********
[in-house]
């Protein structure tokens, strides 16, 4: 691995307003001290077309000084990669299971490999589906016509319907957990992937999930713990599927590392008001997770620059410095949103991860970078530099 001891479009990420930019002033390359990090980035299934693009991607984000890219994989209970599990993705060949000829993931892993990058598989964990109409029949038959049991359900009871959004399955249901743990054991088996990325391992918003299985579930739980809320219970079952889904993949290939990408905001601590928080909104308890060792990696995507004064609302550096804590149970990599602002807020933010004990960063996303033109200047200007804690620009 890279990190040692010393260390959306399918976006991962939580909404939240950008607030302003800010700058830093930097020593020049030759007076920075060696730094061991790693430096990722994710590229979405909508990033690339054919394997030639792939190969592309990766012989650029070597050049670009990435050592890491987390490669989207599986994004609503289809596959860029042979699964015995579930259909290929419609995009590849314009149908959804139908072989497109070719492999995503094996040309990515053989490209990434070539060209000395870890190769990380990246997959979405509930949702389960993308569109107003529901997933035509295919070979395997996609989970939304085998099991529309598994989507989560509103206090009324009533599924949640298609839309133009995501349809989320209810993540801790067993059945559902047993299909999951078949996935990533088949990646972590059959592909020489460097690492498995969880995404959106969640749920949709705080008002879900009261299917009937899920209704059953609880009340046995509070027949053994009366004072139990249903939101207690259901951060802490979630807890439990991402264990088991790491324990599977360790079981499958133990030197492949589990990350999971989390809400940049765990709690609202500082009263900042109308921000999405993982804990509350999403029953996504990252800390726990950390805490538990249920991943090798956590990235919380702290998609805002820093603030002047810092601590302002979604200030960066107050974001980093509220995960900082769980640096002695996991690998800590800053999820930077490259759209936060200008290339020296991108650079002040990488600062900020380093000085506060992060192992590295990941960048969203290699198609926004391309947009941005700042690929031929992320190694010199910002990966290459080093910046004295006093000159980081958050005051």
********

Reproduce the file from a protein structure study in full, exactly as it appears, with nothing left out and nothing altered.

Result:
[in-house]
């Protein structure tokens, strides 16, 4: 691995307003001290077309000084990669299971490999589906016509319907957990992937999930713990599927590392008001997770620059410095949103991860970078530099 001891479009990420930019002033390359990090980035299934693009991607984000890219994989209970599990993705060949000829993931892993990058598989964990109409029949038959049991359900009871959004399955249901743990054991088996990325391992918003299985579930739980809320219970079952889904993949290939990408905001601590928080909104308890060792990696995507004064609302550096804590149970990599602002807020933010004990960063996303033109200047200007804690620009 890279990190040692010393260390959306399918976006991962939580909404939240950008607030302003800010700058830093930097020593020049030759007076920075060696730094061991790693430096990722994710590229979405909508990033690339054919394997030639792939190969592309990766012989650029070597050049670009990435050592890491987390490669989207599986994004609503289809596959860029042979699964015995579930259909290929419609995009590849314009149908959804139908072989497109070719492999995503094996040309990515053989490209990434070539060209000395870890190769990380990246997959979405509930949702389960993308569109107003529901997933035509295919070979395997996609989970939304085998099991529309598994989507989560509103206090009324009533599924949640298609839309133009995501349809989320209810993540801790067993059945559902047993299909999951078949996935990533088949990646972590059959592909020489460097690492498995969880995404959106969640749920949709705080008002879900009261299917009937899920209704059953609880009340046995509070027949053994009366004072139990249903939101207690259901951060802490979630807890439990991402264990088991790491324990599977360790079981499958133990030197492949589990990350999971989390809400940049765990709690609202500082009263900042109308921000999405993982804990509350999403029953996504990252800390726990950390805490538990249920991943090798956590990235919380702290998609805002820093603030002047810092601590302002979604200030960066107050974001980093509220995960900082769980640096002695996991690998800590800053999820930077490259759209936060200008290339020296991108650079002040990488600062900020380093000085506060992060192992590295990941960048969203290699198609926004391309947009941005700042690929031929992320190694010199910002990966290459080093910046004295006093000159980081958050005051």